ROCKY BANKS OF THE BUFFALO

Posted on Posted in Breedloves's Folk Songs
ROCKY BANKS OF THE BUFFALO
The ancestor of “Rocky Banks” is of English origin and was called called “Babylon”, or
“The Bonnie Banks o Fordi”. In it, three sisters meet an outlaw in the woods. As here, he
threatens to kill them if they will not marry him. After knocking off two of them, he
threatens the third, but she is not afraid.
On this side of the water, the song is usually known by title “The Bonny Bonny Banks of
the Virgie-O”. The result is a rather dirge-like piece that never really became very
popular. Then something happened to the song, this version (from the Ozarks by way of
Wisconsin) wound up with a completely different ending. It’s clearly the same song and
scans almost identically, and several other American texts are also fairly similar. But the
ending here is much more upbeat — at least if you’re the women.
There were three maids lived under a bluff,
Shickel-aye-shoo and a shuffle-oh
In the Ozark mountains wild and rough
On the rocky banks of the Buffalo.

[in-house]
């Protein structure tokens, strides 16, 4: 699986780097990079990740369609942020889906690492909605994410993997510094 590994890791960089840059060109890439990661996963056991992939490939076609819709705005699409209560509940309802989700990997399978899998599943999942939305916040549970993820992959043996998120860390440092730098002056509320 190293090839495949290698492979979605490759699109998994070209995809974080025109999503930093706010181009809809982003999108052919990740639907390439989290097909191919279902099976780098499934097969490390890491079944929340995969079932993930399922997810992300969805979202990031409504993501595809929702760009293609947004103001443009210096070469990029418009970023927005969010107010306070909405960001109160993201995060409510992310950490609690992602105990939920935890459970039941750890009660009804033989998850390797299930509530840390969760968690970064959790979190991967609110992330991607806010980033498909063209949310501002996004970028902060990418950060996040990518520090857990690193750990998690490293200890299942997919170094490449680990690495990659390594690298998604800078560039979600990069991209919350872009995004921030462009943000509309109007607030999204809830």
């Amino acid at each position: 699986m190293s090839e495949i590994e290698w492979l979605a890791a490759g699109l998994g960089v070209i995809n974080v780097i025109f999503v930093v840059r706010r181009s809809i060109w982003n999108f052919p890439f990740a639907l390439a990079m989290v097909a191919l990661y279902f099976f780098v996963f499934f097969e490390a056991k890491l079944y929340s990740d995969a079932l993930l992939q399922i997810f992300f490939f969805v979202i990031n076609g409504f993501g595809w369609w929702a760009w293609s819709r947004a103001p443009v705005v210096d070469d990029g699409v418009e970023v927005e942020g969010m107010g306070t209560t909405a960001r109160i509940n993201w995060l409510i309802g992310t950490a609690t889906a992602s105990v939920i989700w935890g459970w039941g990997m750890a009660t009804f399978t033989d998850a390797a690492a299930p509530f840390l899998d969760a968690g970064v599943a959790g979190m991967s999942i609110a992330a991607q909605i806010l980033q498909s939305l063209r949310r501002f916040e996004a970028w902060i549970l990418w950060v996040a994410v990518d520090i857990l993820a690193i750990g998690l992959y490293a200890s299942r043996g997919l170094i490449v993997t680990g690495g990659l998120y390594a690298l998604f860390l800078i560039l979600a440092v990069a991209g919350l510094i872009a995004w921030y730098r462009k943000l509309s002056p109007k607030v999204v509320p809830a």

One day a wild man came along,
And he was mighty fierce and strong.
He courted them the whole day long,
And on his pipes he played this song.
He said to the youngest, “Won’t you be my wife?
Or I’ll take your hide and I’ll take your life.”
“Before I’d be a wild man’s wife,
I’d lose my hide and I’d lose my life!”
He took her hide and he let her go,
And she danced all night on the heel and toe.
He said to the second, “Won’t you be my bride
Or I’ll take your hair and I’ll take your hide!”
“Before I’d be a wild man’s bride
I’d lose my hair and I’d lose my hide!”
He took her hair and turned her loose
And she looked just like a new plucked goose.
He said to the oldest, “Won’t you be my squaw?
Or I’ll take your pelt to my mother in law.”
She said, “Now wild man, that cannot be,
I’m a tough old gal and you can’t fool me!”
He throwed at her his hunting knife,
But it bounced right back and took his life.
She put the hide back on her kin;
They were twice as pretty and young again.